Spiritual Direction Training - Week 5................................. Week of Oct. 3-7 Reflection Day of Prayer (“The Falling Leaves”) . .................Friday, Oct. 7 Marian Retreat with Msgr. Bernard Powers.......... Friday-Sunday, Oct. 7-9 Catholic Engaged Encounter........................................ Weekend of Oct. 15-16 Owensboro Christian Church Staff............... Monday and Tuesday, Oct. 17-18 Diocesan Priest Retreat...................................................... Week of Oct. 24-28 Owensboro Christian Elders........................... Friday and Saturday, Oct. 28-29 november

All Souls Day Prayer Service ....................................... Wednesday, Nov. 2 Reflection Day of Prayer (“Faithful Love”) ........................... Friday, Nov. 4 Academy for Young Leaders............................................Weekend of Nov. 5-6 Thomas Merton Retreat...................................... Friday-Sunday, Nov. 11-13 Yarn Spinners Day..............................................................Saturday, Nov. 12 Mount Hope Weekend.............................................Friday-Sunday, Nov. 18-20

About 20 women came to a retreat for administrative assistants titled, “Spirituality at Work: Being a Letter from God” on April 27, led by Sister Mary Matthias Ward.


Reflection Day of Prayer (“Homecoming”) ........................... Friday, Dec. 2 Advent Day of Prayer..........................................................Thursday, Dec. 8 Center-sponsored programs are in bold type. Please call to register. To register or to schedule your event, call Kathy McCarty 270-229-4103, ext. 802 • The Retreat Center is located 12 miles west of Owensboro on Hwy. 56 12

Members of the Christian Women’s Retreat enjoy their time at the Center on the weekend of April 15-17.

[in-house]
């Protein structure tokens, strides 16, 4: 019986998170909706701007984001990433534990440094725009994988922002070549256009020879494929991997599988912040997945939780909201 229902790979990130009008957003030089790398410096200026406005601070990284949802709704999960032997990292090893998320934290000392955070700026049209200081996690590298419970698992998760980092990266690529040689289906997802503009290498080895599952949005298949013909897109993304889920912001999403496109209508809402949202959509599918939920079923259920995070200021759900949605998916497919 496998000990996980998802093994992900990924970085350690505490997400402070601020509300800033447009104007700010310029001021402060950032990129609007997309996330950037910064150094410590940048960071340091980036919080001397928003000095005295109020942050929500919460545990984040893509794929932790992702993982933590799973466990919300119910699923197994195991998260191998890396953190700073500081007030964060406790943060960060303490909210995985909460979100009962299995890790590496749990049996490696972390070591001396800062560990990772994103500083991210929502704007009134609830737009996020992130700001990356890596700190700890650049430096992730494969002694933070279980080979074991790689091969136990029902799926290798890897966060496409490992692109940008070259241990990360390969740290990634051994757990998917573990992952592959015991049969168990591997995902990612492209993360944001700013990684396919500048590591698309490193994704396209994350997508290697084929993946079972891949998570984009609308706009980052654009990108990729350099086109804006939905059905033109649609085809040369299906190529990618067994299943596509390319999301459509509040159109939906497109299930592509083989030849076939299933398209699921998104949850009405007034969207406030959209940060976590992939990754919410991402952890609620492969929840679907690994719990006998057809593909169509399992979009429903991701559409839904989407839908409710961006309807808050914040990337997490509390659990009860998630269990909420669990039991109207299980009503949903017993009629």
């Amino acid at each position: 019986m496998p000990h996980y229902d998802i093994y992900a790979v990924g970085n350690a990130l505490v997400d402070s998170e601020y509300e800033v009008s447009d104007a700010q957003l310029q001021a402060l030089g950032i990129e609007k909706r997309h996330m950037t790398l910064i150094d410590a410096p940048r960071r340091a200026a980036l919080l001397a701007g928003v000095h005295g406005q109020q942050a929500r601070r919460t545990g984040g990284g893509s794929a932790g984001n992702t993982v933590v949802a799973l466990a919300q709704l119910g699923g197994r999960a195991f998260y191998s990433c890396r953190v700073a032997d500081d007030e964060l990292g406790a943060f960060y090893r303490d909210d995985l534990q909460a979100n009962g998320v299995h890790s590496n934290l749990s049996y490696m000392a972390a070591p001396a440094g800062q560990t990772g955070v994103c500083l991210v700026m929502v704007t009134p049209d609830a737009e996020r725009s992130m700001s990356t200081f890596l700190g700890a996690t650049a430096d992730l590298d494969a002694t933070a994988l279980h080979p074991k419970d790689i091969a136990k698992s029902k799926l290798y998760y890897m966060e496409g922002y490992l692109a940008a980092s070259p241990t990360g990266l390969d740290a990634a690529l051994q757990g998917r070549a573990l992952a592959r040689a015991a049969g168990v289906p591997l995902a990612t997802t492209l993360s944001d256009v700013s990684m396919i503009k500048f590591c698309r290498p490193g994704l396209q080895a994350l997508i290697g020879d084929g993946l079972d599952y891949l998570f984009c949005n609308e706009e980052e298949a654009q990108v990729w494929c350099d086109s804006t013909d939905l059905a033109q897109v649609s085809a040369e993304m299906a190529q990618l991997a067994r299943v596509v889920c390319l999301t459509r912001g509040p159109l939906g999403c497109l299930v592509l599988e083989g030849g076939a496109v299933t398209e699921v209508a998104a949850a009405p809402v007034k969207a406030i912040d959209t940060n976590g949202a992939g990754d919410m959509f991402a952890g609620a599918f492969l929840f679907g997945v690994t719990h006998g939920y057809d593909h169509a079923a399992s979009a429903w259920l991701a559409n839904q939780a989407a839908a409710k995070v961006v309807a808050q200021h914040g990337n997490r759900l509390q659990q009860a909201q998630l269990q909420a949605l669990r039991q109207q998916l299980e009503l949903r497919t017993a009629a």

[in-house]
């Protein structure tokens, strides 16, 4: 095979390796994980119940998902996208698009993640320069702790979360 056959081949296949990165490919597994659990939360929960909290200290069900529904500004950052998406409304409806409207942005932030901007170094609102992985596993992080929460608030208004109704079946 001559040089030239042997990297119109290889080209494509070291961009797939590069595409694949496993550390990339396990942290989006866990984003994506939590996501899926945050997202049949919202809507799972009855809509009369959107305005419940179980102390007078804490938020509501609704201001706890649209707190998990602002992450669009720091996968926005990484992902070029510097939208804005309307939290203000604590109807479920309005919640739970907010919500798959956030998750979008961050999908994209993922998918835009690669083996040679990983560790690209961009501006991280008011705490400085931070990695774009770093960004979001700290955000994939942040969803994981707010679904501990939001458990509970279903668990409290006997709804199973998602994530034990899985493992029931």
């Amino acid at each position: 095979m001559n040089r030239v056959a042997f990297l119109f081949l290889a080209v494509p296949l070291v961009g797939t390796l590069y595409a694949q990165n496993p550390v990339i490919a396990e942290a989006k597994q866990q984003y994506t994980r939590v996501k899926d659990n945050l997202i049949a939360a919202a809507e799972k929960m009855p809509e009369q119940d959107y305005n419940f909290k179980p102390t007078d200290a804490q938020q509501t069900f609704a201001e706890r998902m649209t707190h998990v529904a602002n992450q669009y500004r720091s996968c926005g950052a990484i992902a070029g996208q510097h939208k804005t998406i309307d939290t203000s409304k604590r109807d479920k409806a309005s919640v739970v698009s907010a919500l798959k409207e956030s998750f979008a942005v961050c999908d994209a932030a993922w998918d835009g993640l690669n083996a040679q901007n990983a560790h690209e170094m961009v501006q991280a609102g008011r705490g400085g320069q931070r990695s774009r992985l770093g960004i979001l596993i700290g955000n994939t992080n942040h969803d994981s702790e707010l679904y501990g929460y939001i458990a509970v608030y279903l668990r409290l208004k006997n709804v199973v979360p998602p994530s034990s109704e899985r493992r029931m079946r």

“Our Visitors Are Saying” The first Friday of each month this year has featured a Reflection Day of Prayer, presented by Sister Ann McGrew and based on Joyce Rupp’s book, “May I Have This Dance?” Here’s what some of the participants say about their experience...

“These first Friday days are an excellent example of what Ursulines do so well, follow Angela’s teaching and empower each of us to look at Jesus as we walk our way, like the disciples did at Emmaus. I walk away renewed, and I have enough material to write in my journal for a month.” –Peggy Clark

“You cannot underestimate the peacefulness of coming to the Mount. Just being able to get away and reflect, to have a prayerful day in the country. I’m very anxious for the next one to start.” –Mary Helen Nash:

“Sister Ann is excellent at giving us a thought for the day and releasing us on our own. I was very familiar with the book by Joyce Rupp, but I was surprised how it was different because of Sister Ann’s presentation. Sister Ann is very honest in sharing her life experience with us, and her willingness to let us share, and pursue where we are heading.” –Martha Little “I like everything about it. I like the way Sister Ann talks to you, the discussions, and the very quiet that I can have. The people there have been very interesting to talk to. I’m happy to go back the rest of the year.” –Frances Feldpausch